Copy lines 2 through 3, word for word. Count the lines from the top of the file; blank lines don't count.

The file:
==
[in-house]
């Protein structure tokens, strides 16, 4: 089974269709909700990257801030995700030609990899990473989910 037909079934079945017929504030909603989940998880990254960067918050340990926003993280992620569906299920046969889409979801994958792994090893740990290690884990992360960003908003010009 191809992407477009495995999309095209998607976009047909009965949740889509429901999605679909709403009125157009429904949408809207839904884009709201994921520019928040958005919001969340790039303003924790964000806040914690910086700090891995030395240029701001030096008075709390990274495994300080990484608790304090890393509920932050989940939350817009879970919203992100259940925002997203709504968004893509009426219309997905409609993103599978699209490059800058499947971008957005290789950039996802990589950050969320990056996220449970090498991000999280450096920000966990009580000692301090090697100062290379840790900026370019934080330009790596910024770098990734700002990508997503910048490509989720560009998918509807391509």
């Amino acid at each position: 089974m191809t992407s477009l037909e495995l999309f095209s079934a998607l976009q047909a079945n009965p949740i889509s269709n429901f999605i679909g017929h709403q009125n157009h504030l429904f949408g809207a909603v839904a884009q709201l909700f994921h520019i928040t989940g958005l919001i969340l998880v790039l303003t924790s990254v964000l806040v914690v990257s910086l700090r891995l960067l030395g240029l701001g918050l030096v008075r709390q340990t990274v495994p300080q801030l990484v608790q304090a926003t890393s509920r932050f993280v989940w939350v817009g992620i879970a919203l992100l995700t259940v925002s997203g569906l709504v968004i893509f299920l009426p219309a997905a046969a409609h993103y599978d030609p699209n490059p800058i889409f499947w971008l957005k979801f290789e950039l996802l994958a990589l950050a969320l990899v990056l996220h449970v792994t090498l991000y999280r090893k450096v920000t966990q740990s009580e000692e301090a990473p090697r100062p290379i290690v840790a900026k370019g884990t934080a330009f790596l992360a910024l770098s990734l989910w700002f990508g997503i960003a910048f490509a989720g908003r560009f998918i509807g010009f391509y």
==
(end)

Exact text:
């Protein structure tokens, strides 16, 4: 089974269709909700990257801030995700030609990899990473989910 037909079934079945017929504030909603989940998880990254960067918050340990926003993280992620569906299920046969889409979801994958792994090893740990290690884990992360960003908003010009 191809992407477009495995999309095209998607976009047909009965949740889509429901999605679909709403009125157009429904949408809207839904884009709201994921520019928040958005919001969340790039303003924790964000806040914690910086700090891995030395240029701001030096008075709390990274495994300080990484608790304090890393509920932050989940939350817009879970919203992100259940925002997203709504968004893509009426219309997905409609993103599978699209490059800058499947971008957005290789950039996802990589950050969320990056996220449970090498991000999280450096920000966990009580000692301090090697100062290379840790900026370019934080330009790596910024770098990734700002990508997503910048490509989720560009998918509807391509």
């Amino acid at each position: 089974m191809t992407s477009l037909e495995l999309f095209s079934a998607l976009q047909a079945n009965p949740i889509s269709n429901f999605i679909g017929h709403q009125n157009h504030l429904f949408g809207a909603v839904a884009q709201l909700f994921h520019i928040t989940g958005l919001i969340l998880v790039l303003t924790s990254v964000l806040v914690v990257s910086l700090r891995l960067l030395g240029l701001g918050l030096v008075r709390q340990t990274v495994p300080q801030l990484v608790q304090a926003t890393s509920r932050f993280v989940w939350v817009g992620i879970a919203l992100l995700t259940v925002s997203g569906l709504v968004i893509f299920l009426p219309a997905a046969a409609h993103y599978d030609p699209n490059p800058i889409f499947w971008l957005k979801f290789e950039l996802l994958a990589l950050a969320l990899v990056l996220h449970v792994t090498l991000y999280r090893k450096v920000t966990q740990s009580e000692e301090a990473p090697r100062p290379i290690v840790a900026k370019g884990t934080a330009f790596l992360a910024l770098s990734l989910w700002f990508g997503i960003a910048f490509a989720g908003r560009f998918i509807g010009f391509y």